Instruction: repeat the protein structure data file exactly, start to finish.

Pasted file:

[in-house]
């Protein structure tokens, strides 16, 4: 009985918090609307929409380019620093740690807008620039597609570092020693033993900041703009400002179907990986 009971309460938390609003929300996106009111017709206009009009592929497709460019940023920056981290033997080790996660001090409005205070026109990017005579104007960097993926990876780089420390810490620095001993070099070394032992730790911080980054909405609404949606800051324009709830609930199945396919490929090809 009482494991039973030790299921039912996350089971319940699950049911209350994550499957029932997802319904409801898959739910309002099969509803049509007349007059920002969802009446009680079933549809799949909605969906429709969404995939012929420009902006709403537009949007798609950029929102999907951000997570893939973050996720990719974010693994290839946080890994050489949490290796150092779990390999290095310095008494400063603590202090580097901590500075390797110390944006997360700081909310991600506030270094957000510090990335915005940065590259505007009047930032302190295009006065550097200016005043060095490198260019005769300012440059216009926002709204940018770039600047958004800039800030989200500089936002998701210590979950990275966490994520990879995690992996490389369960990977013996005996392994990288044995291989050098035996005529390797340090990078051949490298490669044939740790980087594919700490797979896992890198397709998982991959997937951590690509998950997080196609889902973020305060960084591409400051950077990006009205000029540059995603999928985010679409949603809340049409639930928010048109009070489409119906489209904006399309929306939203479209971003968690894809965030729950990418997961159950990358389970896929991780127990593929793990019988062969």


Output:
[in-house]
């Protein structure tokens, strides 16, 4: 009985918090609307929409380019620093740690807008620039597609570092020693033993900041703009400002179907990986 009971309460938390609003929300996106009111017709206009009009592929497709460019940023920056981290033997080790996660001090409005205070026109990017005579104007960097993926990876780089420390810490620095001993070099070394032992730790911080980054909405609404949606800051324009709830609930199945396919490929090809 009482494991039973030790299921039912996350089971319940699950049911209350994550499957029932997802319904409801898959739910309002099969509803049509007349007059920002969802009446009680079933549809799949909605969906429709969404995939012929420009902006709403537009949007798609950029929102999907951000997570893939973050996720990719974010693994290839946080890994050489949490290796150092779990390999290095310095008494400063603590202090580097901590500075390797110390944006997360700081909310991600506030270094957000510090990335915005940065590259505007009047930032302190295009006065550097200016005043060095490198260019005769300012440059216009926002709204940018770039600047958004800039800030989200500089936002998701210590979950990275966490994520990879995690992996490389369960990977013996005996392994990288044995291989050098035996005529390797340090990078051949490298490669044939740790980087594919700490797979896992890198397709998982991959997937951590690509998950997080196609889902973020305060960084591409400051950077990006009205000029540059995603999928985010679409949603809340049409639930928010048109009070489409119906489209904006399309929306939203479209971003968690894809965030729950990418997961159950990358389970896929991780127990593929793990019988062969």